Interdimensional Prophets (Game Dev) #2

Although I had managed to develop the code to load environments (now called exploration zones) from a Lua file, to pick one and then create a map using the biomes that the exploration zone allowed, the process of loading relatively simple data from Lua annoyed me. It seemed way too complex for this day and age, even though GPT-4 wrote most of the code helped me. I asked the AI for preferable alternatives, and it suggested either JSON files or TOML ones. TOML seemed fancier and better somehow (I have already forgotten the reasons), so I have spent some hours going through the somewhat grueling process of destroying the basic code that worked, to improve the system.

Thankfully, deserializing TOML files to Rust instances is trivial thanks to the “serde” crate. In addition, it had worried me that the process of adding a new type of biome or a feature (some aspect of the exploration zones, like bad weather) required me adding a new element to the corresponding enum, which meant that no user of the game (meaning me for the most part) would be able to add new biomes nor features without access to the code. Obviously that’s terrible for modding; the holy grail of modding consists on having every piece of game data exposed to be fondled by the greasy fingers of the users.

Behold the TOML files that now store all the game data for biomes, features of an exploration zone, and the exploration zones themselves (obviously the data itself is made of examples):



identifier = “temperate_grassland”

name = “Temperate Grassland”

description = “A biome characterized by rolling grasslands and few trees.”


identifier = “sky_islands”

name = “Sky Islands”

description = “A biome consisting of floating islands high in the sky.”


identifier = “alpine”

name = “Alpine”

description = “A biome consisting of high land and some pines.”



identifier = “haunted”

name = “Haunted”

description = “a supernatural presence, allowing encounters with ghosts.”


identifier = “ancient_ruins”

name = “Ancient Ruins”

description = “contains the remains of an ancient civilization, with hidden treasures and traps.”


identifier = “unstable_geology”

name = “Unstable Geology”

description = “frequent earthquakes and volcanic activity, posing geological hazards for the team.”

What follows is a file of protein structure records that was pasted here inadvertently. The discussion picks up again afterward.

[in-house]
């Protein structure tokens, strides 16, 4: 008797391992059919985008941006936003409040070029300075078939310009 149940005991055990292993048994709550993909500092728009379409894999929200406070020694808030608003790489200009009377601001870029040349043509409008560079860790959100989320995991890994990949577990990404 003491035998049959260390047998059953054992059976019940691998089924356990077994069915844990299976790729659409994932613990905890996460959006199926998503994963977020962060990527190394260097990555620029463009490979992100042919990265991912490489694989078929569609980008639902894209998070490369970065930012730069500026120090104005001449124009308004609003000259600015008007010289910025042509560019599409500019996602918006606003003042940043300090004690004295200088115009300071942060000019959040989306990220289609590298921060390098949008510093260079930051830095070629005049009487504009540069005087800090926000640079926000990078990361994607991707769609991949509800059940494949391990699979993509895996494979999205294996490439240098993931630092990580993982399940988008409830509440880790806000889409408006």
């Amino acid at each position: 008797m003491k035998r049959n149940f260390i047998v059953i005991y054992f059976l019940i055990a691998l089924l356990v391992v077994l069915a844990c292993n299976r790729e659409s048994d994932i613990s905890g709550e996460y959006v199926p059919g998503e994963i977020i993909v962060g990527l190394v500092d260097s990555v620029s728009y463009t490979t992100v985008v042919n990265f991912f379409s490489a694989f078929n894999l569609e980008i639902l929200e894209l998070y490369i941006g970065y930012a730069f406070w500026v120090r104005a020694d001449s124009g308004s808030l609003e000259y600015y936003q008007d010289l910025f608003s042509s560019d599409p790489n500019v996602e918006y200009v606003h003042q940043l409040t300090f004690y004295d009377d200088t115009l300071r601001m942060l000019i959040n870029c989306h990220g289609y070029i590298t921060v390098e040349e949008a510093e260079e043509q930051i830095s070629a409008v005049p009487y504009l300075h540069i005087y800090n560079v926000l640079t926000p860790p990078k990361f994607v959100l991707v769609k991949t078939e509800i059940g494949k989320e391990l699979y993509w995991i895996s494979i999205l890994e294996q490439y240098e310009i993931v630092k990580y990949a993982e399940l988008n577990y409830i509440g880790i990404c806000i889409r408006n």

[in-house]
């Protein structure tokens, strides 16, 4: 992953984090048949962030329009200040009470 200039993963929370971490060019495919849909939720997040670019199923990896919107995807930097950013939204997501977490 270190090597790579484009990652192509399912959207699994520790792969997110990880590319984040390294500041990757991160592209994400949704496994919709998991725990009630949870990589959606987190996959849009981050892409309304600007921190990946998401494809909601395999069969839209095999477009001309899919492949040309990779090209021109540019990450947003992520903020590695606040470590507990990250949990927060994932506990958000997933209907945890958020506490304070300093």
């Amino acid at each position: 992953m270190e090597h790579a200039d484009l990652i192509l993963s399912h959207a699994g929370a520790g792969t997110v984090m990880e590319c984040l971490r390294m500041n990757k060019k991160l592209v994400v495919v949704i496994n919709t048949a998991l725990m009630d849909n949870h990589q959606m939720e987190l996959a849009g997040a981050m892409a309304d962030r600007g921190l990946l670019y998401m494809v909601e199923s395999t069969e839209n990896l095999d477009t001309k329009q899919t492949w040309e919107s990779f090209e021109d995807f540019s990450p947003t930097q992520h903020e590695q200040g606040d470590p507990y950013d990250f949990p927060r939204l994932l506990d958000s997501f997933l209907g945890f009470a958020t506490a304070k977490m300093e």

identifier = “radioactive”

name = “Radioactive”

description = “high levels of radiation, potentially causing health problems and mutating local flora and fauna.”



identifier = “zone_1”

name = “Verdant Valley”

description = “A lush valley with dense forests, clear rivers, and abundant wildlife.”

allowed_biomes = [“temperate_forest”, “river”, “temperate_grassland”]

features = [“rich_flora”, “native_inhabitants”]


identifier = “zone_2”

name = “Frozen Tundra”

description = “A vast, frozen wasteland with treacherous ice and snow, and sparse vegetation.”

allowed_biomes = [“tundra”, “ice”, “glacier”]

features = [“extreme_cold”, “limited_visibility”]

From now on, as long as the identifier of a biome written in the exploration_zones TOML file matches with an entry in the biomes TOML file, the game will work properly and use that biome (and its image). If not, the game will burn to the ground (in Rust’s terms, it will panic).

Now I will move on the encounter system, which is composed of various steps:

-A very complex determination of whether or not any given encounter will trigger (can depend on certain biomes and/or features and/or previous encounters having been seen and/or the team members having certain traits and/or the team size being between a certain range and/or the team’s average mental health being between a certain range and/or the team’s overall health being between a certain range and/or the time spent exploring being between a certain range. That code is already written and is the most unit tested area of the game so far (thanks to GPT-4).

-If an encounter triggers, then each team member should go through a number of psychological tests. For example, having walking octopi wanting to drink your blood may test their self-regulation and/or coping skills. The outcomes are on a range of thresholds, so worse outcomes should cause worse consequences, and so on. Those will also end up as TOML files.

-After all the psychological tests pass, there should be one or more team tests. The way these tests work, the best one that GPT-4 and I have come up with, is adding beneficial character traits * their individual weight against negative character traits * their weight, and applying outcomes based on a range like in the case of the psych tests.

If that psychological test thing followed by team test reminds you of something, yes, I was inspired by the Arkham Horror LCG, my favorite card game. In that game, before your turn starts, you are forced to deal with some nefarious encounter (it’s always unnerving to see that card coming from the deck) that you have to face with your abilities. The encounter can make you lose sanity and/or health, or who knows what other horrors. Afterwards you can act with your cards, and other players can get involved if you share a location with them. Hence my notion of a round of psychological tests followed by a team test/struggle.

I won’t go through the trouble of creating a anything visual for this encounter system until it works well in the console and is well-tested. The encounter system seems like the toughest nut to crack of this game, and I’m for one excited to face how to implement it.

If you, whoever the hell you are reading this, can come up with some idea for this game, please tell me. If it’s good, I’ll implement it. Otherwise I’ll yell at you and call you stupid.

2 thoughts on “Interdimensional Prophets (Game Dev) #2

  1. Pingback: Interdimensional Prophets (Game Dev) #1 – The Domains of the Emperor Owl

  2. Pingback: Interdimensional Prophets (Game Dev) #3 – The Domains of the Emperor Owl

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